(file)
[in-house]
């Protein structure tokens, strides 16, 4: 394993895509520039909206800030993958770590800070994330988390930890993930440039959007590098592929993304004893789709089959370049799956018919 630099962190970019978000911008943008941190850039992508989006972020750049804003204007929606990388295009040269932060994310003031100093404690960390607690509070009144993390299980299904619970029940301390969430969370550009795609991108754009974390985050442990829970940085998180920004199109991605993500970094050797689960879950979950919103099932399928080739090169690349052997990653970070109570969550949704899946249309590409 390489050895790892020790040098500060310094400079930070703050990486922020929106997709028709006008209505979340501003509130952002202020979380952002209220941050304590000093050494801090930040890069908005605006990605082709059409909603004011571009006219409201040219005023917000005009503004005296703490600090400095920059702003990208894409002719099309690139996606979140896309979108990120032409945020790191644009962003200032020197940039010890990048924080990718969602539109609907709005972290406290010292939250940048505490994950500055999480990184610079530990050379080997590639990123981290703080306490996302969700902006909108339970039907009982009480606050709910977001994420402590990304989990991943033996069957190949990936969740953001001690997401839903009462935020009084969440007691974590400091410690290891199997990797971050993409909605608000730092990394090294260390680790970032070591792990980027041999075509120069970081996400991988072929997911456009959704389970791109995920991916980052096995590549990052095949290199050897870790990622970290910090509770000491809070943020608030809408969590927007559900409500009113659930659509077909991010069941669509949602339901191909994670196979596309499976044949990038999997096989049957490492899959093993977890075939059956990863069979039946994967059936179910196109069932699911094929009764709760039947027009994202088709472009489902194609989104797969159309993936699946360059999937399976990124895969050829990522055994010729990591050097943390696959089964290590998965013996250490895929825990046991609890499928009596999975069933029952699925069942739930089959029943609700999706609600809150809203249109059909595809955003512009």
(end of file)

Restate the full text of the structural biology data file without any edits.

[in-house]
């Protein structure tokens, strides 16, 4: 394993895509520039909206800030993958770590800070994330988390930890993930440039959007590098592929993304004893789709089959370049799956018919 630099962190970019978000911008943008941190850039992508989006972020750049804003204007929606990388295009040269932060994310003031100093404690960390607690509070009144993390299980299904619970029940301390969430969370550009795609991108754009974390985050442990829970940085998180920004199109991605993500970094050797689960879950979950919103099932399928080739090169690349052997990653970070109570969550949704899946249309590409 390489050895790892020790040098500060310094400079930070703050990486922020929106997709028709006008209505979340501003509130952002202020979380952002209220941050304590000093050494801090930040890069908005605006990605082709059409909603004011571009006219409201040219005023917000005009503004005296703490600090400095920059702003990208894409002719099309690139996606979140896309979108990120032409945020790191644009962003200032020197940039010890990048924080990718969602539109609907709005972290406290010292939250940048505490994950500055999480990184610079530990050379080997590639990123981290703080306490996302969700902006909108339970039907009982009480606050709910977001994420402590990304989990991943033996069957190949990936969740953001001690997401839903009462935020009084969440007691974590400091410690290891199997990797971050993409909605608000730092990394090294260390680790970032070591792990980027041999075509120069970081996400991988072929997911456009959704389970791109995920991916980052096995590549990052095949290199050897870790990622970290910090509770000491809070943020608030809408969590927007559900409500009113659930659509077909991010069941669509949602339901191909994670196979596309499976044949990038999997096989049957490492899959093993977890075939059956990863069979039946994967059936179910196109069932699911094929009764709760039947027009994202088709472009489902194609989104797969159309993936699946360059999937399976990124895969050829990522055994010729990591050097943390696959089964290590998965013996250490895929825990046991609890499928009596999975069933029952699925069942739930089959029943609700999706609600809150809203249109059909595809955003512009």